Referring again to the output of distributed subcarrier mapper 316, N-point frequency-domain sequence 318 is coupled to N-point inverse fast Fourier transformer (IFFT) 320. N-point IFFT 320 converts N-point frequency-domain sequence 318 into N-point time-domain sequence 322. The inverse fast Fourier transform is an efficient mathematical algorithm for reversing a fast Fourier transform. N-point time-domain sequence 322 is coupled to an input of parallel-to-serial converter 324, which converts the parallel data into serial sequence 326.

Serial sequence 326 is coupled to an input of cyclic prefix adder 328. Cyclic prefix adder 328 copies a predetermined number of complex samples from the end of serial sequence 326 and places those samples at the beginning of serial sequence 326. In one embodiment, the number of samples copied is 32. The purpose of adding a cyclic prefix is to ensure orthogonality, which prevents one subcarrier from interfering with another (which is called intercarrier interference, or ICI). The output of cyclic prefix headers 328 is pilot symbol 330.

Note that the functional blocks within dashed box 332 may be referred to as an SC-FDMA modulator, such as SC-FDMA modulator 118 in FIG. 1. Also note that in other embodiments, the order of functional blocks parallel-to-serial converter 324 and cyclic prefix adder 328 may be reversed so that the cyclic prefix is added before converting the data to a serial stream.

Turning now to FIG. 4, there is depicted a more detailed high-level representative block diagram of portions 400 of the SC-SDMA receiver 200 of FIG. 2 in accordance with one or more embodiments. As illustrated, received waveform 402, which is a baseband digital stream similar to digital samples 208 in FIG. 2, is coupled to the input of cyclic prefix remover 404. Cyclic prefix remover 404 removes the cyclic prefix from the beginning of the digital samples to produce modified pilot waveform 406.

Modified pilot waveform 406 is coupled to an input of serial-two-parallel converter 408. The output of serial-to-parallel converter 408 is N-point parallel modified pilot symbol 410, which is coupled to an input of N-point fast Fourier transformer (FFT) 412.

N-point FFT 412 produces received transformed pilot symbol 414 at its output, as it converts the pilot signal from the time domain to the frequency domain.

Received transformed pilot symbol 414 is coupled to an input of distributed subcarrier de-mapper 416. Distributed subcarrier de-mapper 416 de-maps the M distributed subcarriers in the received transformed pilot symbol to produce an M-point received signal 418. Distributed subcarrier demapper 416 uses carrier mapping information 420 to perform the demapping function.

Carrier mapping information 420 describes the selected set of M subcarriers (i.e., the locations of the subcarriers containing pilot information within the N received subcarriers). Carrier mapping information 420 is known in the receiver before receiving received waveform 402. Such carrier mapping information can be agreed upon according to a standard describing the data communication interface, or it can be transmitted in a control message the to the receiver before it is needed.

M-point received signal 418 is coupled to the input of M-point parallel multiplier 422. M-point parallel multiplier 422 multiplies received signal 418 by M-point channel estimate multiplier 424 to produce an M-point intermediate channel estimate 426. M-point channel estimate multiplier or sequence 424 is, in one or more embodiments, a Fourier transformed time-reversed conjugate sequence derived from serial pilot sequence 302 (see FIG. 3). The net effect of the transformation of, and multiplication by, the pilot sequence is that the frequency domain equivalent of a time domain circular correlation with the pilot sequence is performed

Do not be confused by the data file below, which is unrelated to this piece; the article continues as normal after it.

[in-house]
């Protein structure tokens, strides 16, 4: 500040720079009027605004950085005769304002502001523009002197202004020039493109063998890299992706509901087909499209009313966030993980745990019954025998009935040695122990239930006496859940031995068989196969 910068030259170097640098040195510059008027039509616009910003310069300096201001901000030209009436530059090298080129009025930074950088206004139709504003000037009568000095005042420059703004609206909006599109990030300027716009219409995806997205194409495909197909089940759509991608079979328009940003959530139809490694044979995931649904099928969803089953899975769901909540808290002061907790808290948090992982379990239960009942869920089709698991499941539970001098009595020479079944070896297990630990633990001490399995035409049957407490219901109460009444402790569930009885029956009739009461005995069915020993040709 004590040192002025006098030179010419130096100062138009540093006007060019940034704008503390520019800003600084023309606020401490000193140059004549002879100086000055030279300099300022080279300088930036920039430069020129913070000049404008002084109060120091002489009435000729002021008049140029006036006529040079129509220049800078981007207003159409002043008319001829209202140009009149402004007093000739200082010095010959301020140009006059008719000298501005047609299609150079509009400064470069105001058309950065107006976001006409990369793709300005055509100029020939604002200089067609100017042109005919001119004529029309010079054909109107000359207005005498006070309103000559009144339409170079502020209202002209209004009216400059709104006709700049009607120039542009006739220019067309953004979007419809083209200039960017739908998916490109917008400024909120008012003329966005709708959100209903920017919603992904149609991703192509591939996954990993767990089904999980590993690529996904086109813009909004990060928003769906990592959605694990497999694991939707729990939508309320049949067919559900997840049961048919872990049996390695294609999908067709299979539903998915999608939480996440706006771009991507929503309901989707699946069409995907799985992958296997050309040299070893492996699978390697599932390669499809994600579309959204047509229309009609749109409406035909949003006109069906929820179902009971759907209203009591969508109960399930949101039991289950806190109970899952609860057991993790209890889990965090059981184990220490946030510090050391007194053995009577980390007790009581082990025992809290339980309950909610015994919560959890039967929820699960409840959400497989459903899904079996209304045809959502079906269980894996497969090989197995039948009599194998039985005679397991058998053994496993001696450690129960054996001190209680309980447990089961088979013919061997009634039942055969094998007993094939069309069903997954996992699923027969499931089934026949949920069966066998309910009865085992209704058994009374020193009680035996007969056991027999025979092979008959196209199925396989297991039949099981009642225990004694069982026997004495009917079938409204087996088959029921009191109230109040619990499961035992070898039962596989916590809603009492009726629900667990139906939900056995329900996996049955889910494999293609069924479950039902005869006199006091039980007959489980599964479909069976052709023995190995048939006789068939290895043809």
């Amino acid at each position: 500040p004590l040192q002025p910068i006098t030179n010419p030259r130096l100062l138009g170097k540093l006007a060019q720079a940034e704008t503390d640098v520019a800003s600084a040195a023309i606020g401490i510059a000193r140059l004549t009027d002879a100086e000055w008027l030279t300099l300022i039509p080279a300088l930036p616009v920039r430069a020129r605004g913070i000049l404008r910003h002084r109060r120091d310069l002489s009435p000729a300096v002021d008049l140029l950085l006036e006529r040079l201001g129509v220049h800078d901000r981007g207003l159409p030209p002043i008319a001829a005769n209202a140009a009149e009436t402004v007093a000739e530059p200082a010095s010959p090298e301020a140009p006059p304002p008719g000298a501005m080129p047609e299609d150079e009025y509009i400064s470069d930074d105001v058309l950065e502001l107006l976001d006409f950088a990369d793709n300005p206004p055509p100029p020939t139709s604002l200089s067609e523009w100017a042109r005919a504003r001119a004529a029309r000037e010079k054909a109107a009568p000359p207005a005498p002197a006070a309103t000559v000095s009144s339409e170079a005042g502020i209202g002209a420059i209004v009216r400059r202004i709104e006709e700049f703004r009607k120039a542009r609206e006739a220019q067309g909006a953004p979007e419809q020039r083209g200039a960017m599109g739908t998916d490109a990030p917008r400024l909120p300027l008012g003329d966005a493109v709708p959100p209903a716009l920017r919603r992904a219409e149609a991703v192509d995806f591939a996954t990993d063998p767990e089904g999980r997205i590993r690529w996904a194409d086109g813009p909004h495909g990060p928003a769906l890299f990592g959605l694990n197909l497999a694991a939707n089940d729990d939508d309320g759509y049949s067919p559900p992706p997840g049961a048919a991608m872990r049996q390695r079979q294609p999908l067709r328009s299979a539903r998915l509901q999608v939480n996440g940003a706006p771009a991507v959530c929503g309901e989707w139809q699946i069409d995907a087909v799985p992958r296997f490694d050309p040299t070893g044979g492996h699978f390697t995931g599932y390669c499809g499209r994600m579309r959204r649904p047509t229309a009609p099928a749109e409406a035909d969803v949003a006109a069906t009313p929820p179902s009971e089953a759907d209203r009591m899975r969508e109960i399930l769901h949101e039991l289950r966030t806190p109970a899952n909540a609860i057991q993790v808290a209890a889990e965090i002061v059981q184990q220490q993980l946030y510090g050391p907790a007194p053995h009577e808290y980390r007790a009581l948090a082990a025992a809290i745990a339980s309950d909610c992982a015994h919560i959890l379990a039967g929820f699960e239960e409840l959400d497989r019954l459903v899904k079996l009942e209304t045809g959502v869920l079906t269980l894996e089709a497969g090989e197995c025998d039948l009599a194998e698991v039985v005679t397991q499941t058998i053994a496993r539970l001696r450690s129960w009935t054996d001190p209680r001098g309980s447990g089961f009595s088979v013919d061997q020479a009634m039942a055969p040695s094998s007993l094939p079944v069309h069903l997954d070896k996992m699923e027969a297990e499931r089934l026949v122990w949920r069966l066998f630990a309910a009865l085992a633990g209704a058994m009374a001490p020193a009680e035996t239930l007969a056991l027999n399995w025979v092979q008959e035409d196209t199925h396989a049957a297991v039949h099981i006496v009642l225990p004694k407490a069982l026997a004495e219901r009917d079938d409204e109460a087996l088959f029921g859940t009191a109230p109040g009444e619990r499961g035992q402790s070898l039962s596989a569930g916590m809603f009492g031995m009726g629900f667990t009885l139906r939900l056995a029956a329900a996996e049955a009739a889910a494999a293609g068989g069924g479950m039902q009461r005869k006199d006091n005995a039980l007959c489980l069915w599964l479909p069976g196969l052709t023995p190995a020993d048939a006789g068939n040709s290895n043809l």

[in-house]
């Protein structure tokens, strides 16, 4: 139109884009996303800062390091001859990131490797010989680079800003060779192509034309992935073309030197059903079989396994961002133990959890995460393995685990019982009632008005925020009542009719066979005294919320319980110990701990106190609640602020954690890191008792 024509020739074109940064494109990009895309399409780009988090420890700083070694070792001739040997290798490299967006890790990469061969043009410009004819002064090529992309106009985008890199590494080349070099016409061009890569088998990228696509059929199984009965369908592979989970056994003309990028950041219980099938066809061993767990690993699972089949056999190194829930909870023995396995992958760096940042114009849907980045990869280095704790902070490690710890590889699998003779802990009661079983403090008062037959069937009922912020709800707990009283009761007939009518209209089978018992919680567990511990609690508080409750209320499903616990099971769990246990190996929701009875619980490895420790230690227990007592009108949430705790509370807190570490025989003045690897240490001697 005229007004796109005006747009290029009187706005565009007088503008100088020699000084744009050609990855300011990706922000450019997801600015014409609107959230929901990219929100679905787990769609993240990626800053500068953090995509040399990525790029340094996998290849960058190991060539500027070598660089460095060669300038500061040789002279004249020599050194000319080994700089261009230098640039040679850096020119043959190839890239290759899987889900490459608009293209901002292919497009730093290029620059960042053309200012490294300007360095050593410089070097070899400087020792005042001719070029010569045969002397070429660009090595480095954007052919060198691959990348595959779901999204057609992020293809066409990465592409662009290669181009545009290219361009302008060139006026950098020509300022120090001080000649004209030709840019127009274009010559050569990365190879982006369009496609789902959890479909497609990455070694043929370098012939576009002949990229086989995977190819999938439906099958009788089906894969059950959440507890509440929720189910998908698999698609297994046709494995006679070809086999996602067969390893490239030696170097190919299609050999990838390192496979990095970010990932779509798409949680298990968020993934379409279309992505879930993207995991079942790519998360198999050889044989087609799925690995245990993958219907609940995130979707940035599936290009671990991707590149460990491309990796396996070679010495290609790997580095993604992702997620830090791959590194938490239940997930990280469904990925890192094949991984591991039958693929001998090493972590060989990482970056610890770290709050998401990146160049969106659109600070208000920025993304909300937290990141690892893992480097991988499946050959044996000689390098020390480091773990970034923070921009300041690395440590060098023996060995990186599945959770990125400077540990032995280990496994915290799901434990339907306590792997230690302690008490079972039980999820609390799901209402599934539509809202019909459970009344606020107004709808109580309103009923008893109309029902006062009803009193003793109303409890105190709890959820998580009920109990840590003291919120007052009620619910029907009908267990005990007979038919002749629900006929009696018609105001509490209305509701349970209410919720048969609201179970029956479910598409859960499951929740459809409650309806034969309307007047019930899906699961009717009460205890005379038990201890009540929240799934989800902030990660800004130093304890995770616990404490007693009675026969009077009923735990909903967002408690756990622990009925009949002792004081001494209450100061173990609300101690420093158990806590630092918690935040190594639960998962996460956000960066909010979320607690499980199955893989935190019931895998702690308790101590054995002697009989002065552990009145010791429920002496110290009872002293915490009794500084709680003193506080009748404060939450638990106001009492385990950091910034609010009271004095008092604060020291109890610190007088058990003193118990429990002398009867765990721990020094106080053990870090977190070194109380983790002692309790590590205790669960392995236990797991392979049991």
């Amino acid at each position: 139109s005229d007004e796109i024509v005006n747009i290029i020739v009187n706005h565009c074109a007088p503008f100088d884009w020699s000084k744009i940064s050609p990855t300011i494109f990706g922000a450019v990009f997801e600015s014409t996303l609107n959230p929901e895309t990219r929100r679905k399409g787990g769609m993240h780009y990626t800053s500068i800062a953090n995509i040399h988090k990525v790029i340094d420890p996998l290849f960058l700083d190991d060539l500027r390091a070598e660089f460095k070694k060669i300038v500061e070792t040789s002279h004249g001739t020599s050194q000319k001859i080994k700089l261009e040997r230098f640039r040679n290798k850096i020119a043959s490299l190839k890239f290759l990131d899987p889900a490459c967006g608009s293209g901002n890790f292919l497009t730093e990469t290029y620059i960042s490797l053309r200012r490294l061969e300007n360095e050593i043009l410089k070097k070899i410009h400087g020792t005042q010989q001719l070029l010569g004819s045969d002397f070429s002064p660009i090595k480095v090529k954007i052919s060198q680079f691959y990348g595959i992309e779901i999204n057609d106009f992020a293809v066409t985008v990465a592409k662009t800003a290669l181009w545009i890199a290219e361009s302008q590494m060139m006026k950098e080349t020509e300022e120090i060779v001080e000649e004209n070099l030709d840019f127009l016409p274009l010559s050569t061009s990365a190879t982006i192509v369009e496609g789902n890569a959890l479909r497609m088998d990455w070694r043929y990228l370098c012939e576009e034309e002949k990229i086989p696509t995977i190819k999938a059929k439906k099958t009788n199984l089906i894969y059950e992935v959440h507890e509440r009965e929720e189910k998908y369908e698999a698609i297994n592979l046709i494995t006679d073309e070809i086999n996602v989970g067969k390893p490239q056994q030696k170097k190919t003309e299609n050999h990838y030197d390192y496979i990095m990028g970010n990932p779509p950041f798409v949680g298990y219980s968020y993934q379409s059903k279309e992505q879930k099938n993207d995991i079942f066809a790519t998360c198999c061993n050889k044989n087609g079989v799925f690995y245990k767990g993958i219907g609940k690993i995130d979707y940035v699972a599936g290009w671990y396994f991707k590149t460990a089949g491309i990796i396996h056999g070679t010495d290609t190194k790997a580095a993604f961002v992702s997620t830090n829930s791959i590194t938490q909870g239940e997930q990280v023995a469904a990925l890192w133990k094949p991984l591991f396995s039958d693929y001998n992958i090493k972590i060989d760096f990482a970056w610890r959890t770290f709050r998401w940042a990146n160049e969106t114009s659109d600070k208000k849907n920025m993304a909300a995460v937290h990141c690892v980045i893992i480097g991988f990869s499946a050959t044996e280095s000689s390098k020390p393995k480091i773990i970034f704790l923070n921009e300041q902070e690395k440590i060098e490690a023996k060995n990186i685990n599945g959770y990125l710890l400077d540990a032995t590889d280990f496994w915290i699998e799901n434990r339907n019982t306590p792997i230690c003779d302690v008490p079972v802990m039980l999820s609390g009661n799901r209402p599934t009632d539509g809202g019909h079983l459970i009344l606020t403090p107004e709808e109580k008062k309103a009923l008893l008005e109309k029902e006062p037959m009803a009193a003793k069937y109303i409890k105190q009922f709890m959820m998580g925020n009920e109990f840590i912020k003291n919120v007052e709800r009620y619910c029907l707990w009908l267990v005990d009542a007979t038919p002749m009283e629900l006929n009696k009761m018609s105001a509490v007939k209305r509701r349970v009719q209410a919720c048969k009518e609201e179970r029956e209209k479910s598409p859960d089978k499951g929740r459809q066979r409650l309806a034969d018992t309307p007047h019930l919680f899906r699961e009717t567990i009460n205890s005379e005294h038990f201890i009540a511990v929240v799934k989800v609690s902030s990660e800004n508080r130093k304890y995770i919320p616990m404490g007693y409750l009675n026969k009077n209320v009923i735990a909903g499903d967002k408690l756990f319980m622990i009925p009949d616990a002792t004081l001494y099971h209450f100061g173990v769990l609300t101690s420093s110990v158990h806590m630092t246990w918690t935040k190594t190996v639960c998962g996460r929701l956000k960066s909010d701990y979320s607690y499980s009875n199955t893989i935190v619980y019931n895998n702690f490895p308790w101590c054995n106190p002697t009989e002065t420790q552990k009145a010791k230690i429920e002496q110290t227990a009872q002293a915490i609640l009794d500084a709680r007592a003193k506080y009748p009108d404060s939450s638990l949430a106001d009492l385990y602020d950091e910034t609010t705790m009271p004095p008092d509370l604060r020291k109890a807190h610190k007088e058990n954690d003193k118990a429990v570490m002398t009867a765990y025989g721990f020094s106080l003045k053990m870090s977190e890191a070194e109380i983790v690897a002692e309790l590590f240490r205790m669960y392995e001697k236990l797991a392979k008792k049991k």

Following M-point parallel multiplier 422, M-point intermediate channel estimate 426 is coupled to two dimensional (2D) interpolator 428. The output of 2D interpolator 428 is final channel estimate 430. The final channel estimate gives the channel estimate at the location of each assigned data carrier.

Referring now to FIG. 5, there is depicted a high-level flowchart 500 of exemplary processes executed by portions of a transmitter, such as transmitter 100, which is shown in the system of FIGS. 1 and 3, or other similar apparatus, in accordance with one or more embodiments. As illustrated, the process begins at block 502, and thereafter passes to block 504 wherein the process generates a short M-point constant-amplitude zero autocorrelation (CAZAC) serial pilot sequence, wherein M is an integer representing the number of complex samples in the sequence. M is also referred to as a short sequence because M is significantly less than a number of carriers used when mapping transmitted data symbols on subcarriers of the SC-FDMA modulator. This is important because it allows the pilot symbols of different users to be orthogonal in the frequency domain. Furthermore, it allows the same CAZAC sequence to be reused by multiple users at different frequency offsets.

As shown in FIG. 3, this process is implemented by short CAZAC sequence generator 304, which generates pilot sequence 302. This process may be implemented by recalling complex samples of sequence 302 from data memory 314 (see FIG. 3). In other embodiments, short CAZAC sequence 302 may be generated using specially designed logic circuits, or by executing specially programmed software code (e.g., microcode in a microchip).